These differing strategies led to all of us scoring lots and lots of points.

— the score sheet at the end of the game. I won by 6 points!

The Verdict

Armada turns 7 Wonders from a quick, simple game into a much longer highly strategic contest. We had a good time with it and would play it again. The downside is that the game was twice as long and man, we needed Bob’s entire dining room table PLUS the extra leaf we put into the table!

As such, this expansion seems like a welcome addition to those who want more complexity and a longer, more strategic game. If you are looking for a short, enjoyable game of 7 Wonders, Armada might not be for you.

Oh….and Armada is much, much better than Babel. We played the Babel expansion about a dozen times and nobody ever really liked it. I can tell you hands down that Armada is way better than Babel. The naval boards, plastic ships, naval combat, and island exploration both add a good deal of strategy and also are themed very well. It does feel like you are sailing ships and building ships. Armada fits the 7 Wonders theme very well in a way that Babel never did. In fact, I am thinking of listing Babel on Boardgamegeek to get rid of it.

Okay you landlubbers, get out your sailors and set sail!

3 New and Good Games

There are so many games out there, it is literally impossible to play all, if not most, of them. So which games should you play? Well my faithful reader, I am here to help you out! The following are three new and cool games that I think you should check out!

1 – Horizons

In Horizons each player explores stellar systems for planets, places energy and metal collectors to mine resources, builds colonies to control systems, and generally tries to amass Knowledge (i.e. victory points). On its face it seems like another 4x space game, but the similarity to those sort of games is not where Horizons shines.

— a game of Horizons from the perspective of a player

Each turn a player can take 1 of five actions (explore, build, etc). However, and this is the key part of strategy in Horizons), if the player has an Ally card that triggers from the chosen action, the Ally card adds an extra free action. Thus, in Horizons each player should try to take two actions each turn: 1 chosen action and 1 free Ally action.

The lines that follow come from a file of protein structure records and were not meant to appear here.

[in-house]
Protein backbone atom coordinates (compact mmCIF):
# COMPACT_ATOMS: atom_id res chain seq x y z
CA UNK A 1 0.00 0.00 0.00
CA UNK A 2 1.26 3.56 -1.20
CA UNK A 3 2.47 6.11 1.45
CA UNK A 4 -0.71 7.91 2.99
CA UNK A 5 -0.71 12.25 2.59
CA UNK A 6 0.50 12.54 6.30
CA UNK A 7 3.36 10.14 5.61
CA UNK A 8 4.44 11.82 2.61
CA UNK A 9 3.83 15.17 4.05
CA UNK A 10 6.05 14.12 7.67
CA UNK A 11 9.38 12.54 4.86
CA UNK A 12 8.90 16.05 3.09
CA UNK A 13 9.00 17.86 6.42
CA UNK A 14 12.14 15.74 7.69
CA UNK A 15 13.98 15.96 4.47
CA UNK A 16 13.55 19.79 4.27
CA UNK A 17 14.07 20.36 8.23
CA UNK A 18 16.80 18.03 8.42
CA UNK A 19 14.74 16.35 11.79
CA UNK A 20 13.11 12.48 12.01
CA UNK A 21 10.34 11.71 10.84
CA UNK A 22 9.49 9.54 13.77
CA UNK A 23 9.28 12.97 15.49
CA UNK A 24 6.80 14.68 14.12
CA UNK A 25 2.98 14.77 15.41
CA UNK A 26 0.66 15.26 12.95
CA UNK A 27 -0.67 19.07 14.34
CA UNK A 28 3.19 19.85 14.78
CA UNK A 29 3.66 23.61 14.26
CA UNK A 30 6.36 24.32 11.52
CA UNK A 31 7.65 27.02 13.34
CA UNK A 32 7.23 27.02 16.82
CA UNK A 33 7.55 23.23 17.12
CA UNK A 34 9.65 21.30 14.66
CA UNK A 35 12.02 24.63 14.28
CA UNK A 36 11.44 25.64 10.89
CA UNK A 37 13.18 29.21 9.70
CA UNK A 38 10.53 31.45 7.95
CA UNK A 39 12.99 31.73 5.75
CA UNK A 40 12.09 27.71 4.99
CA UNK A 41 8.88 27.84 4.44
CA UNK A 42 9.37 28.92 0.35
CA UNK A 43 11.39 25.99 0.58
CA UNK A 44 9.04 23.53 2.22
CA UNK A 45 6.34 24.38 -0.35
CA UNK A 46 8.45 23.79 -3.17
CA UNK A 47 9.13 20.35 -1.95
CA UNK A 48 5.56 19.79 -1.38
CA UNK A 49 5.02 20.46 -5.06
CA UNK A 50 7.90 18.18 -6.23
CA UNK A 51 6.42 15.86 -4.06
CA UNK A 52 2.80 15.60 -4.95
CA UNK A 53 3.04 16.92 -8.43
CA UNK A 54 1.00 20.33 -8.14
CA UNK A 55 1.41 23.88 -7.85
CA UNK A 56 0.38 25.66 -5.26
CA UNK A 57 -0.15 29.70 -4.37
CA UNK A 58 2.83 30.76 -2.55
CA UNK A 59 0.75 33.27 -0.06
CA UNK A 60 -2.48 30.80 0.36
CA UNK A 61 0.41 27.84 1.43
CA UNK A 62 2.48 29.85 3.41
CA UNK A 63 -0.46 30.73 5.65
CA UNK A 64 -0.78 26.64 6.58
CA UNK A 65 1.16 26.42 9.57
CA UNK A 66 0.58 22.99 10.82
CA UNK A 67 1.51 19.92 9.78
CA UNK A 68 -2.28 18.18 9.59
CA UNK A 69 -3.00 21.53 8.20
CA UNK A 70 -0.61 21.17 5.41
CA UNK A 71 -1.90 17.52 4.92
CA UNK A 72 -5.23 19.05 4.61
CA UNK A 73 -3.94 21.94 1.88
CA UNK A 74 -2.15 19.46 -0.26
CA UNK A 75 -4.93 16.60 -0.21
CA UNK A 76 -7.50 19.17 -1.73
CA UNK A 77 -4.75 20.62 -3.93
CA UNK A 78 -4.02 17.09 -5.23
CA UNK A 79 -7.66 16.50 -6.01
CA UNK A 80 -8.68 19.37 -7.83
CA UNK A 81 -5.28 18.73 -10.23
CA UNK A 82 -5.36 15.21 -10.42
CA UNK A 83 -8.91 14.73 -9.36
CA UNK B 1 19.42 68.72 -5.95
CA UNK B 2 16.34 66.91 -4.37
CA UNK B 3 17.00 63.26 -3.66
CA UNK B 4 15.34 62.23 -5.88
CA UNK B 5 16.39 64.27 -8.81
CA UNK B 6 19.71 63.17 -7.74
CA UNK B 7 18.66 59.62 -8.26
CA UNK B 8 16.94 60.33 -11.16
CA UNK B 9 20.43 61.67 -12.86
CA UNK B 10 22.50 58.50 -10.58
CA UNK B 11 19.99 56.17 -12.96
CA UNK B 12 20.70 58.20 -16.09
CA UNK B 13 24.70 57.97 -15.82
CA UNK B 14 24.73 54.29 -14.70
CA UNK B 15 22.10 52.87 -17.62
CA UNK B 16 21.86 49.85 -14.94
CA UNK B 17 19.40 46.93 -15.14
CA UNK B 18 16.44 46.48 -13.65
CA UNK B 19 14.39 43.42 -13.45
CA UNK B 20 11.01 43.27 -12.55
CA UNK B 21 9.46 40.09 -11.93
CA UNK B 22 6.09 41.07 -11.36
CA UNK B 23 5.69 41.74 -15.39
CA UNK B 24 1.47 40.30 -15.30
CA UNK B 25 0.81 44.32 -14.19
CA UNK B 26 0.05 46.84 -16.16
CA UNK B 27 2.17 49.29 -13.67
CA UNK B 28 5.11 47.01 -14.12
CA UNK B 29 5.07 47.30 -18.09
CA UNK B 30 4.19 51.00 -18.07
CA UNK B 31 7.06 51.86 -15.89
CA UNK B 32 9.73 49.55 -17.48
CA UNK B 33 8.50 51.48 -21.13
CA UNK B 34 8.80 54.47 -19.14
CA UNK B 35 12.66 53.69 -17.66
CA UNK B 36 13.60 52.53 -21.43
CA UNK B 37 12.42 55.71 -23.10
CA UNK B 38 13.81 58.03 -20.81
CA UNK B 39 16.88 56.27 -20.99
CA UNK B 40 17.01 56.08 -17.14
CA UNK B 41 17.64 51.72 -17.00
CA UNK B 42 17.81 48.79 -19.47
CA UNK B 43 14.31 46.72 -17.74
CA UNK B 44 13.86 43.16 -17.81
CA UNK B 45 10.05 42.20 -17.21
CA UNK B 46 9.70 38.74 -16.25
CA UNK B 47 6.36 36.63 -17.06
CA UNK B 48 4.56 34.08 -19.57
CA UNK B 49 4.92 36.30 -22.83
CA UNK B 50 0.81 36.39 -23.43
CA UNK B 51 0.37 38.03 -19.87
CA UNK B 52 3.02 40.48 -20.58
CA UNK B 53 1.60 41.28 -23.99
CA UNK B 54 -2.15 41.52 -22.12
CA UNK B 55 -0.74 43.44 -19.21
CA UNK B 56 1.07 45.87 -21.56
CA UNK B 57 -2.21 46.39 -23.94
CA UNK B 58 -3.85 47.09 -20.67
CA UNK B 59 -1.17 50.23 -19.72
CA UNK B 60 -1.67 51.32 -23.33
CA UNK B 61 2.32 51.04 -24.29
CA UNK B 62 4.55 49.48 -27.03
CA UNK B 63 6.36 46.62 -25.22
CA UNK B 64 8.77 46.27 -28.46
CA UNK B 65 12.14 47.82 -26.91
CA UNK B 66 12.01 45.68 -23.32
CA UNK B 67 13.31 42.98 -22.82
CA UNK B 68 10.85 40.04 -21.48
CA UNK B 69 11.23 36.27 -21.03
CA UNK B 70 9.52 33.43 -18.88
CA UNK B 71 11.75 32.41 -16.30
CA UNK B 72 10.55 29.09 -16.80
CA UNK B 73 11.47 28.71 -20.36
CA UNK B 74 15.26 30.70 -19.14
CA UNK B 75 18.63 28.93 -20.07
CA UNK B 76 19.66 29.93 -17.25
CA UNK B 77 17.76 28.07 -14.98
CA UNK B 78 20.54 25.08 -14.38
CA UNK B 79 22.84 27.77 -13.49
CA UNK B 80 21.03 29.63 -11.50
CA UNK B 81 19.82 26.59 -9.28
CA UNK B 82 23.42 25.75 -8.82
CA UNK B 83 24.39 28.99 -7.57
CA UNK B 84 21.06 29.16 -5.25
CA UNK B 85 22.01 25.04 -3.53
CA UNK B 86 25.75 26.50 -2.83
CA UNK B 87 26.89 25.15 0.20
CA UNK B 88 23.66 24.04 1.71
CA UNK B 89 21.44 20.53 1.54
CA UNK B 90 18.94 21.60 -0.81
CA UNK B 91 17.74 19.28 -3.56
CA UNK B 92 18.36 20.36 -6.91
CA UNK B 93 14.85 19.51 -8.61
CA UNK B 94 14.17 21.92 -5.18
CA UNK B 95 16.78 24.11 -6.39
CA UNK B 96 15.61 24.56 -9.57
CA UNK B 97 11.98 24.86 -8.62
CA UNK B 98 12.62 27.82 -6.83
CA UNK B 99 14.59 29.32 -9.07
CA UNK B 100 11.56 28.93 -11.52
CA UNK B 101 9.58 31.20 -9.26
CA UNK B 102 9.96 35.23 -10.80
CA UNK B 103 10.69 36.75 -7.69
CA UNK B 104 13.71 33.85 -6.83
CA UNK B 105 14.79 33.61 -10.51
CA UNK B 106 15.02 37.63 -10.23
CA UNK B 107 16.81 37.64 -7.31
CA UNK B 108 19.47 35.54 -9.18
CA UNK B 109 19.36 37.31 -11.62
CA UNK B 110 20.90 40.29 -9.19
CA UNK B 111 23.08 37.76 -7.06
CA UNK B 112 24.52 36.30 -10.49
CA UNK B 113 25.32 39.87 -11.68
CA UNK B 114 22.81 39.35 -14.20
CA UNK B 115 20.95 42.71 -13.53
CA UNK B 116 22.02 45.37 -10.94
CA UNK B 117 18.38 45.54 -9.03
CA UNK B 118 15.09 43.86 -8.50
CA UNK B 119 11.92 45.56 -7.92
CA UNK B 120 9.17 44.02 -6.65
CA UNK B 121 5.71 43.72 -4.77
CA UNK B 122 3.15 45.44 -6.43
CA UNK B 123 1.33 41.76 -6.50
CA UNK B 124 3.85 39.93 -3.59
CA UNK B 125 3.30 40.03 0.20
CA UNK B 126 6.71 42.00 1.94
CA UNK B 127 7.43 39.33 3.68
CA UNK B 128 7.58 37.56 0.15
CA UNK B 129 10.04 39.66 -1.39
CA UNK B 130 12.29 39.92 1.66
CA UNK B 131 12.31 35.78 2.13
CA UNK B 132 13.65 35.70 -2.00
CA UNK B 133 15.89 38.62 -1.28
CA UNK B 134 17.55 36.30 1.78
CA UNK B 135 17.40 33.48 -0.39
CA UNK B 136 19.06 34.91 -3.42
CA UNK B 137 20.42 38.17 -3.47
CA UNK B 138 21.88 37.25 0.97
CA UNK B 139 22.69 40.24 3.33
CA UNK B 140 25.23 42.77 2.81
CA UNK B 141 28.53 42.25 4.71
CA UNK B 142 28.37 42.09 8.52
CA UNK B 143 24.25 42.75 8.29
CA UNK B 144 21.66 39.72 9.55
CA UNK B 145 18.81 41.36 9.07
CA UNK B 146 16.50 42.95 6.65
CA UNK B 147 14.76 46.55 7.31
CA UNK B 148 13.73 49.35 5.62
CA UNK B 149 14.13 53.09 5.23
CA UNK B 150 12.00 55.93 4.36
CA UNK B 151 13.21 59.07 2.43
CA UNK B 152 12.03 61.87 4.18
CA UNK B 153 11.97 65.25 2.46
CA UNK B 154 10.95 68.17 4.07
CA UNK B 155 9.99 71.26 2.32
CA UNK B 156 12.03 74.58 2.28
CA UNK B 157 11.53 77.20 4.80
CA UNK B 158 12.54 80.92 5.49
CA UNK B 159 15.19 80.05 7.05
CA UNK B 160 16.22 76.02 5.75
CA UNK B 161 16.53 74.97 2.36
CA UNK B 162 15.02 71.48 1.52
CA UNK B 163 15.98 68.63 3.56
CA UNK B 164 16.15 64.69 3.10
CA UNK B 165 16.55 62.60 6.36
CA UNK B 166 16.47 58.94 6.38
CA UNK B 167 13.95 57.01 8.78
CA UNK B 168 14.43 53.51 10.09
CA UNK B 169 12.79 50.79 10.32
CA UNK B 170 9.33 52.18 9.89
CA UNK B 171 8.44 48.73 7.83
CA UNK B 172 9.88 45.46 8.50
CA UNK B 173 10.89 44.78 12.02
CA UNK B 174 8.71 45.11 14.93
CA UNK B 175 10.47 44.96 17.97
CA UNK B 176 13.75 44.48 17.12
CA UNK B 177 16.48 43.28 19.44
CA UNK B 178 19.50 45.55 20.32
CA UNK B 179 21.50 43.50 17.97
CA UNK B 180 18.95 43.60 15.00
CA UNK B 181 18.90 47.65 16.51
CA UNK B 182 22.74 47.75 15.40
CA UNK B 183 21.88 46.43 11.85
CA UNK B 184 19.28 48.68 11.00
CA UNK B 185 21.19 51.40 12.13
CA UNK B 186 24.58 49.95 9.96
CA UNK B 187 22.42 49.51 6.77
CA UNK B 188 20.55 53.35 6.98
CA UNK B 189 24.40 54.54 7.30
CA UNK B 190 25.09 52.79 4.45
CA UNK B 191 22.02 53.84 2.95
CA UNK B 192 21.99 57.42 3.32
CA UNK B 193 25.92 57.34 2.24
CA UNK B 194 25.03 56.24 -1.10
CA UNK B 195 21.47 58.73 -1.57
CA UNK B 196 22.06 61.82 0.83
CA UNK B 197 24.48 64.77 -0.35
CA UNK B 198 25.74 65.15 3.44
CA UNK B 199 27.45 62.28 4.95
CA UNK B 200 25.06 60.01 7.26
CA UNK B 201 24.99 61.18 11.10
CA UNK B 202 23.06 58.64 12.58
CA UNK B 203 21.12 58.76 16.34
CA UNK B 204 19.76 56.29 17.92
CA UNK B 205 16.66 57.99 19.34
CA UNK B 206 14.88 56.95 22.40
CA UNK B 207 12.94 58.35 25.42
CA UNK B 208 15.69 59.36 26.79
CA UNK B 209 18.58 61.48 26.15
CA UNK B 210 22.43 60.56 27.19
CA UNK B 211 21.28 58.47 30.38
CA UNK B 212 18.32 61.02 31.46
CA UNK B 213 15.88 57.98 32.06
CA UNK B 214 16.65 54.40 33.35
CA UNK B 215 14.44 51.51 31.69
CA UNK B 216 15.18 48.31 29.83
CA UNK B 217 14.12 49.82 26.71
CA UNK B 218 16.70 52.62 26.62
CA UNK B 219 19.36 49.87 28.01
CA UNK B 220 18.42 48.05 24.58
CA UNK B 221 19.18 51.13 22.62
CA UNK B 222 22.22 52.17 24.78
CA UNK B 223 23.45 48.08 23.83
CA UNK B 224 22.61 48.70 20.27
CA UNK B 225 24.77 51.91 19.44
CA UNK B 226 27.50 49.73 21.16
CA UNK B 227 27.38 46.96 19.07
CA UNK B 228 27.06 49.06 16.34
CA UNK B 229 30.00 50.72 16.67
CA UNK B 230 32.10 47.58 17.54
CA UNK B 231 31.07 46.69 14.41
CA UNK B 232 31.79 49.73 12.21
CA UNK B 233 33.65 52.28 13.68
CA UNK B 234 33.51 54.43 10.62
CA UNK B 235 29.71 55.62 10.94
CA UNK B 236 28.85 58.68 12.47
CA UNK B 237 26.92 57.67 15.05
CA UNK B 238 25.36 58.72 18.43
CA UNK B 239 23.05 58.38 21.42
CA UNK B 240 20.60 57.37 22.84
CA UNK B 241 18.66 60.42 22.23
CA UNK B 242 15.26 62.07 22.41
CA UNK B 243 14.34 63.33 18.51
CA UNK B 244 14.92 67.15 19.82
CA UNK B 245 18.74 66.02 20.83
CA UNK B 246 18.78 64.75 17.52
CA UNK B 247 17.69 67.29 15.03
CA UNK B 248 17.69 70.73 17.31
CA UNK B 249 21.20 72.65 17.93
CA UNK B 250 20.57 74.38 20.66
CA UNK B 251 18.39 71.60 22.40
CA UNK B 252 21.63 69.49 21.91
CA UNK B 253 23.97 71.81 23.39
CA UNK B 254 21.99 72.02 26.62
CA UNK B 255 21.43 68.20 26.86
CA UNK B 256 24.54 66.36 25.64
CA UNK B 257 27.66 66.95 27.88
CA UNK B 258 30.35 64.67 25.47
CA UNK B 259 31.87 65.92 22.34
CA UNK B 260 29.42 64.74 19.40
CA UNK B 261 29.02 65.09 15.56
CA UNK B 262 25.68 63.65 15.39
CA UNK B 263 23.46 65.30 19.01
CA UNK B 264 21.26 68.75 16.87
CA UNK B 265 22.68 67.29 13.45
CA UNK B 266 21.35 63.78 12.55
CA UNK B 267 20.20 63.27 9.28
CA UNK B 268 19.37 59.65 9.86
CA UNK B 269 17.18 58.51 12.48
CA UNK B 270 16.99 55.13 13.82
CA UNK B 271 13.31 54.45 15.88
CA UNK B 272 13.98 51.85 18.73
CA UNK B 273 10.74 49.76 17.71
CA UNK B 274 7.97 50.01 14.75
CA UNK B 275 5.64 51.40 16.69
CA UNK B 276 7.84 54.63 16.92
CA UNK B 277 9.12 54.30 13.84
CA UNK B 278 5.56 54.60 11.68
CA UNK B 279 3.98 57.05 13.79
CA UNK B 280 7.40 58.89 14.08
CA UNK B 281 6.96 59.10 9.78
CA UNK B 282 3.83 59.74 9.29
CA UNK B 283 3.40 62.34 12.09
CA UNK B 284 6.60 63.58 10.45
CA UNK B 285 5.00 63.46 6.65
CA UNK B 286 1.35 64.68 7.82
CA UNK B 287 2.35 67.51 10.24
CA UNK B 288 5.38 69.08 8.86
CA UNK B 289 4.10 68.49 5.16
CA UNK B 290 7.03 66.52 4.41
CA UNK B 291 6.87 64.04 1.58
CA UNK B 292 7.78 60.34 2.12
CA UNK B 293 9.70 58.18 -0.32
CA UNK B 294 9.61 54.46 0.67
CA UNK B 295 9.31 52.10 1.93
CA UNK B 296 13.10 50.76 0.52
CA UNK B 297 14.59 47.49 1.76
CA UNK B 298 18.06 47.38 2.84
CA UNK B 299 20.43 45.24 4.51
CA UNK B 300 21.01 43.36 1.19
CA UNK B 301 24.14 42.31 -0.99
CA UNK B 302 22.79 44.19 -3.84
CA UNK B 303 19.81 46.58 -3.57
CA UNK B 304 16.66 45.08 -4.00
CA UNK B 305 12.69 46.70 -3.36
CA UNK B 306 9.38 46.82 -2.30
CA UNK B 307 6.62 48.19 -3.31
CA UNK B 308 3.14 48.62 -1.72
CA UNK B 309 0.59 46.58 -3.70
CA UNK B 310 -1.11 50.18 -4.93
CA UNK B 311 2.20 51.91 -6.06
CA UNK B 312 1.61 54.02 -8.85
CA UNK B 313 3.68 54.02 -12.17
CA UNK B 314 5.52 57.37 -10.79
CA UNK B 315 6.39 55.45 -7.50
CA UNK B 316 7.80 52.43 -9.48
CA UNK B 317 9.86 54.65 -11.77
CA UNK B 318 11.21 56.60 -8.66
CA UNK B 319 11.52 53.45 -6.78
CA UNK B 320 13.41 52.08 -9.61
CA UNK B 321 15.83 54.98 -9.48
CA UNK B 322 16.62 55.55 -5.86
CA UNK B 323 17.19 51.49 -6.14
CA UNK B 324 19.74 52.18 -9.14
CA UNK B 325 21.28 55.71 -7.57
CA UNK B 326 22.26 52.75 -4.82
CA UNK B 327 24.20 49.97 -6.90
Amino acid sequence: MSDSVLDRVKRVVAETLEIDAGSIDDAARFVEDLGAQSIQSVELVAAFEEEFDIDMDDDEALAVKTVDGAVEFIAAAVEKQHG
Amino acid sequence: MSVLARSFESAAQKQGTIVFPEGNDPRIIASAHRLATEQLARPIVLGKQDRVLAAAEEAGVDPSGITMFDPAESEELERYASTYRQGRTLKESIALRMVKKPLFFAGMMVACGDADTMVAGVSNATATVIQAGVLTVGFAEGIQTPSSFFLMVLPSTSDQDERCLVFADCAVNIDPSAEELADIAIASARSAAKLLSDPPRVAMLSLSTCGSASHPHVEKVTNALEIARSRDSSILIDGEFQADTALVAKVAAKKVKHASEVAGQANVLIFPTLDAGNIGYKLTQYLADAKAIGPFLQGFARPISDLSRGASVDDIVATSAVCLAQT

The first difficulty is in recruiting the right Ally cards. The Ally decks are quite small, and the top Ally card of each pile is always face up and sometimes other players nab the Ally that you wanted. The second difficulty is that each Ally can only be tapped twice before the Ally is sent back to the bottom of its corresponding Ally card pile. Knowing when to use the Ally is important, but use that Ally twice and then another player can recruit it, so watch out!

Thus, Horizons becomes an area control game, a resource management game, a victory point accumulation game, and a game about maximizing actions (similar to card management cards with combination card play). Through in the expansion with aggressive Ally cards that mess with opponents and some random suns that effect their stellar system to make the game more strategic and even more fun!

2 — Night Clan

Night Clan is a quick (maybe 15-20 minutes) card game. The premise: a troll is coming to the village to carry off the rich man’s wealth and daughters. As a player you need to hide your daughters and wealth. Beyond carefully hiding these goodies, you can use your night watch to move them around and mistletoe to negate the troll.

Each player has the same set of cards, has only 3 of them in hand each turn, and must play 2 cards. The “board” is a set of locations at which plays place their cards (like Smash Up, Camelot Legends–wait, you’ve never heard of Camelot Legends?!? It’s from 2004 and it was ahead of its time, go get it). The twist is that some cards are played face up (daughters, night watch) but other cards are played face down (treasure, troll, mistletoe).

— the tableau of Night Clan

Once all the cards are played, the player with the most cards at each site wins the victory points at that location UNLESS a troll is present. If any troll (each player has one troll to play) is at a location, all the cards are lost UNLESS there is an equal amount of mistletoe present, which negates the troll!

The combination of equal decks and facedown cards forces players to calculate where the trolls are, where the treasure is, and whether mistletoe has been played on the trolls.

— the winner’s victory point haul at the end of the game at the bottom, another player’s points to the right and another on left. The player at the top had no points (good job troll!)

Night Clan is a fast game that can be played multiple times in one session or as a quick filler in between longer games. It is a bit deeper than it initially looks and is fast and fun. The only downside is that the colors on the cards are too similar and can lead to confusion as players try to figure out if blue or green has the most cards at a location.

3 — Imperius